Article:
The UK government and the Open University (OU) have partnered to deliver an online cyber security course.
Natalie Black, the deputy director of cyber defence at the Cabinet Office, introduced the education programme at the opening tour of Bletchley Park yesterday.
According to Black, the aim is to introduce 200,000 people to subject and educate them.
“At the moment we are working very hard to develop a pipeline of cyber talent. We are working hard with e-skills to give people the opportunity to transfer to cyber careers and very soon we’ll be launching a new initiative at the Open University,” she claimed.
No date more specific than “soon” has been given for the launch of the course, but real-time information is expected to be shared with students and the university will work very closely with the industry.
Next step to improve cyber security
The move is another step in the government’s fight against cyber security, along with adding the subject to the curriculum and the new Cyber Essentials scheme.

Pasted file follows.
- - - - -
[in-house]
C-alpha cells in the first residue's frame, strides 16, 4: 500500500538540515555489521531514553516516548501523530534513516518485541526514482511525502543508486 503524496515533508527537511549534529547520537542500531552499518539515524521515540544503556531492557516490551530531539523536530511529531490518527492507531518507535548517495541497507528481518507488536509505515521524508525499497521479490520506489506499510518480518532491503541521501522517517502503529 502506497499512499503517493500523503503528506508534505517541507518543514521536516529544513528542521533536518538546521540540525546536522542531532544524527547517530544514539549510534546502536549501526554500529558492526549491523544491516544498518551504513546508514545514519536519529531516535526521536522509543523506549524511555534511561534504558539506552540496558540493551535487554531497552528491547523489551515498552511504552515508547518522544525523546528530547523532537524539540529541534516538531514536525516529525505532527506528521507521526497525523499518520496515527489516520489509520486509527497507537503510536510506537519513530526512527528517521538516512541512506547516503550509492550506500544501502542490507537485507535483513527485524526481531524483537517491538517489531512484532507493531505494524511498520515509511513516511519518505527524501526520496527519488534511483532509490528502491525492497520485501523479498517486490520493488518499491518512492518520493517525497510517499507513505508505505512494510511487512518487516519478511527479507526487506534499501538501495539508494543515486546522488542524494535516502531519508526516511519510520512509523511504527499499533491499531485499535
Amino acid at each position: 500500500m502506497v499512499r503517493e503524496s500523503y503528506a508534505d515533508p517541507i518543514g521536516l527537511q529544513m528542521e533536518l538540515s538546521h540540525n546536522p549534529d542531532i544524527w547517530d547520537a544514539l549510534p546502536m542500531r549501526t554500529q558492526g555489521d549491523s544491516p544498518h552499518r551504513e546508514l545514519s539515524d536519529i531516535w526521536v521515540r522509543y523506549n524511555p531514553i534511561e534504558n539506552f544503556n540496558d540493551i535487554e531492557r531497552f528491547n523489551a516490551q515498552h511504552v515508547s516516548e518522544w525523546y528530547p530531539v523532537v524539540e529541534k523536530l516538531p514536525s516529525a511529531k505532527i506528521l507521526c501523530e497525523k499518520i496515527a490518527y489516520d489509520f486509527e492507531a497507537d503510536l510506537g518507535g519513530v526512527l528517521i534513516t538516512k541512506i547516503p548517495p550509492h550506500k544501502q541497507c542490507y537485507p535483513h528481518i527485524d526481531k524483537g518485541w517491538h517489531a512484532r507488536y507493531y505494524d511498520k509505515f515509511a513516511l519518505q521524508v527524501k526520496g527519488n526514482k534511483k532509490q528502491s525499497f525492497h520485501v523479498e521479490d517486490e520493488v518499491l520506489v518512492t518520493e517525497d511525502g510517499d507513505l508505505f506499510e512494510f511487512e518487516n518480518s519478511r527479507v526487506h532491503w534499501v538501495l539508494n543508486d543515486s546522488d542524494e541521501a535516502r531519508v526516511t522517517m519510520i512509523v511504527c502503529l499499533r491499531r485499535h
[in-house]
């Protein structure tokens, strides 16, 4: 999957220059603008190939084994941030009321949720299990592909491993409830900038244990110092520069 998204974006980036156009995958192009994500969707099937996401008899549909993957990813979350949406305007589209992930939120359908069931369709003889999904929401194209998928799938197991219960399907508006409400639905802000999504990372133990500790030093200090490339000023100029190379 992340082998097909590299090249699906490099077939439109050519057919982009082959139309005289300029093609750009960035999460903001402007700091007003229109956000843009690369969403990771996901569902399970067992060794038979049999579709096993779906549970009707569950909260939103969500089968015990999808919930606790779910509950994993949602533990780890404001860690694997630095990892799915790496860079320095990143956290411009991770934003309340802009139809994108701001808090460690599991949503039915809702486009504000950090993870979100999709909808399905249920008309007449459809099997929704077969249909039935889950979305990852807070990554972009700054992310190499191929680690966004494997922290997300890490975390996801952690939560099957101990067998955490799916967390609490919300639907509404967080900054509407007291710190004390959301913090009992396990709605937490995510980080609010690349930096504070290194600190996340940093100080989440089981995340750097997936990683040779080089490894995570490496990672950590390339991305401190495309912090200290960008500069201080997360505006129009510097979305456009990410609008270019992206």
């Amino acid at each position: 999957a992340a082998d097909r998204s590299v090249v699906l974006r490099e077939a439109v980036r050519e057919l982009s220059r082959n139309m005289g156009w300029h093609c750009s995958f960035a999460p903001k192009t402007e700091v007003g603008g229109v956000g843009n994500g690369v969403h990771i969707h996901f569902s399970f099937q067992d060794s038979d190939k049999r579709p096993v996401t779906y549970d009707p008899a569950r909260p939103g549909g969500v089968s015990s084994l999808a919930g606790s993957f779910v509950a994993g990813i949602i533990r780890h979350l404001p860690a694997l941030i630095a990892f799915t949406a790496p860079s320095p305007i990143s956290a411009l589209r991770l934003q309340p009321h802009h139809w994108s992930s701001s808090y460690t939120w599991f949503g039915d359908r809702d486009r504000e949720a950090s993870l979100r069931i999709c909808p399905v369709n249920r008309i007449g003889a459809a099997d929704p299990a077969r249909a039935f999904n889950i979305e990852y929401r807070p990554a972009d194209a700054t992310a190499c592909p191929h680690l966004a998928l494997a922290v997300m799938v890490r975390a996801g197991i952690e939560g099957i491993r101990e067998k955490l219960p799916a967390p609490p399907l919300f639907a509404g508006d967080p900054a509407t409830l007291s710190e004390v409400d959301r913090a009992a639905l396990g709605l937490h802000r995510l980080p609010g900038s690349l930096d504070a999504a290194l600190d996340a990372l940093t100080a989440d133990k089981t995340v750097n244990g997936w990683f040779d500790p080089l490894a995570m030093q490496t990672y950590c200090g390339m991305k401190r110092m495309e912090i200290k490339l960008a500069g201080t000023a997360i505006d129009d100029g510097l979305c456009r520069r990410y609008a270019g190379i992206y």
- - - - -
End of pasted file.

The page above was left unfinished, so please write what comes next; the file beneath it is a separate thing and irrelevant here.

“A key tenet of the national cyber security strategy is developing the cyber security skills we need to keep the UK safe and to do that we have to work together, we have to work through industry and academia,” claimed Black.
“It goes without saying that government takes cyber security incredibly seriously and we’re investing £960m over the course of five years,” she added.
A recent survey revealed that although UK citizens desire their privacy, they also want the government to do more to protect them from the growing threat of cyber warfare and crime.